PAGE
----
Almost 100 years after Dr. Bernard put forth his theory, an American physiologist named Walter B. Cannon (1871-1945) popularized the term homeostasis, postulating that the human body has an inherent need to be in balance, and that the body will adapt in order to maintain that balance.
Because every part of your body is interdependent with all of the other parts – including all physical, emotional, and spiritual components, if one of them is disrupted, then you’re not in balance, but your body will do everything it can to restore you to that state. If it can’t, you start to see physical symptoms.
After all, a car can only run so long without oil before you start to hear noises in the motor. If you continue to ignore those noises, they get worse until the motor blows completely. Still, the car continued to run, attempting to right itself, before it reached a state where it simply couldn’t.
That’s homeostasis. And, just like the car, your body will send you warnings. Heed them.
The philosophy of vitalism has evolved and progressed to the point that it is today. Vitalists believe, much like Chinese practitioners of old, that the human body is more than a total of its individual parts and processes, but that all of those parts are interrelated and interdependent. The basic principle is that same as that set forth by Dr. Bernard: there’s an independent force, or Inner Wisdom, that is self-determining and always evolving, independently and based upon what it takes to maintain homeostasis.
It guides us so that we remain healthy and understand ourselves better mentally, emotionally, physically, and spiritually. It’s a never-ending, constant process though. As we exist and we continue along our paths, we get to know ourselves better and can grow in all areas. True healing can only take place by becoming more aware of what we’re feeling at any given moment, and acknowledging those feelings.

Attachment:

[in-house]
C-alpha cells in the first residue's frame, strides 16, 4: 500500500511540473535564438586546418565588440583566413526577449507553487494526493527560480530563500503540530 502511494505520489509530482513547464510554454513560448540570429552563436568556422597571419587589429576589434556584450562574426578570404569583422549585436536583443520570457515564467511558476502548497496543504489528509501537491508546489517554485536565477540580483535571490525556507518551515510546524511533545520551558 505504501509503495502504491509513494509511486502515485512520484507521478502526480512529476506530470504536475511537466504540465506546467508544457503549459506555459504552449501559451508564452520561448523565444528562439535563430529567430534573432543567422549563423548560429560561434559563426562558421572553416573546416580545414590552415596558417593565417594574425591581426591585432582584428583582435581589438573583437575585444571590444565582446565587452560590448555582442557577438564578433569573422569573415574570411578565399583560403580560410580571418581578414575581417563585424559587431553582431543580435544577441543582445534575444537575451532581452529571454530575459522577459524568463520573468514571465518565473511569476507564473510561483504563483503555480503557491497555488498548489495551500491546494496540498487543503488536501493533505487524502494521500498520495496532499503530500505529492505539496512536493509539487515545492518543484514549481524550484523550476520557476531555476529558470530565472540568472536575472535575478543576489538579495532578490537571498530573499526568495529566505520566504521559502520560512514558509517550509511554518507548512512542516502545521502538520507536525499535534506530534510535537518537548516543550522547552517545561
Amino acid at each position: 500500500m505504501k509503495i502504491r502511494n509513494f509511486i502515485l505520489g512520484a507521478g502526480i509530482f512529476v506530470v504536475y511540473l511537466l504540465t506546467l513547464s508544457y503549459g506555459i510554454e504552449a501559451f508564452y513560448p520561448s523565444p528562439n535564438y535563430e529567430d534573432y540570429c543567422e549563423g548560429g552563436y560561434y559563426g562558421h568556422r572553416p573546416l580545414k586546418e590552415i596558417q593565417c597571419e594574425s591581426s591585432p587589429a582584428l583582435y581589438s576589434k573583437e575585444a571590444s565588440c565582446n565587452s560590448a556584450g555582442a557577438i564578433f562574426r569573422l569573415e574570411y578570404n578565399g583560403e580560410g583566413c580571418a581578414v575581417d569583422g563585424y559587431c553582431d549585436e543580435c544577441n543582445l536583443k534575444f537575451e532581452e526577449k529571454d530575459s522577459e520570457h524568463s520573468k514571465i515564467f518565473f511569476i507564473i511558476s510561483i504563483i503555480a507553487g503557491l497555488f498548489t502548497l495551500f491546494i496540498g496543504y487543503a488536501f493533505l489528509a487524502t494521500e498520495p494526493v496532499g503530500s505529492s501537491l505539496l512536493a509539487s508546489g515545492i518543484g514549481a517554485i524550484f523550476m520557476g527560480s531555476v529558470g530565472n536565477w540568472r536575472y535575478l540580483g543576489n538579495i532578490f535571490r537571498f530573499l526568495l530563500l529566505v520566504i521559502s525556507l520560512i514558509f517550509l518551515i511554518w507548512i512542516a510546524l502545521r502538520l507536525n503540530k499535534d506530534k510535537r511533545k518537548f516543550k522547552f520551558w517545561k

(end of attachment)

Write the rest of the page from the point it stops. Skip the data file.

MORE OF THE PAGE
The hardest part, maybe, is that those feelings aren’t always going to be happy and pleasant. Sometimes they’re going to be challenging, but both good and less good feelings are opportunities to grow and get to know yourself better. The better in touch you are with your feelings and your environment, the more vibrant and alive you’ll feel.
The goal is to be able to access and express the pure, unconditional love that is at the very heart of us all. We need to feel it for ourselves before we can feel it for others.
You Must Have the Willingness to Change
Homeostasis doesn’t mean that you always stay the same – it means that you always remain balanced and in harmony. In fact, healing and growing require change. The symptom – whether it’s emotional or physical – is a sign that you need a change.
You must be willing to let go of past emotions and behaviors and be ready to change opinions, attitudes, and belief systems that are obstacles to your personal growth.
If you resist change, you resist growth, and your body won’t be able to maintain homeostasis, nor will you be able to feel that pure, unconditional love that you crave.
This entire process is managed by the Internal Wisdom. It speaks with the mind by using your body’s energy systems and when this channels of communication are blocked, the flow of energy between one part of your body and the next is disrupted, which creates imbalance and can lead to emotional conditions or physical illnesses.
But, when your educated, open mind recognizes what needs to be done and is willing to embrace the changes, the energy will flow well and homeostasis will be maintained. The last thing you want to do is hobble the internal healing process by ignoring it or treating the symptoms only.
In short, the vitalistic healing model is about acceptance and the need to be willing to learn about yourself and the environment so that you may continue to grow and keep the channels open so that you may grow. That’s the key to true health and wellness.
Author: Theresa Crouse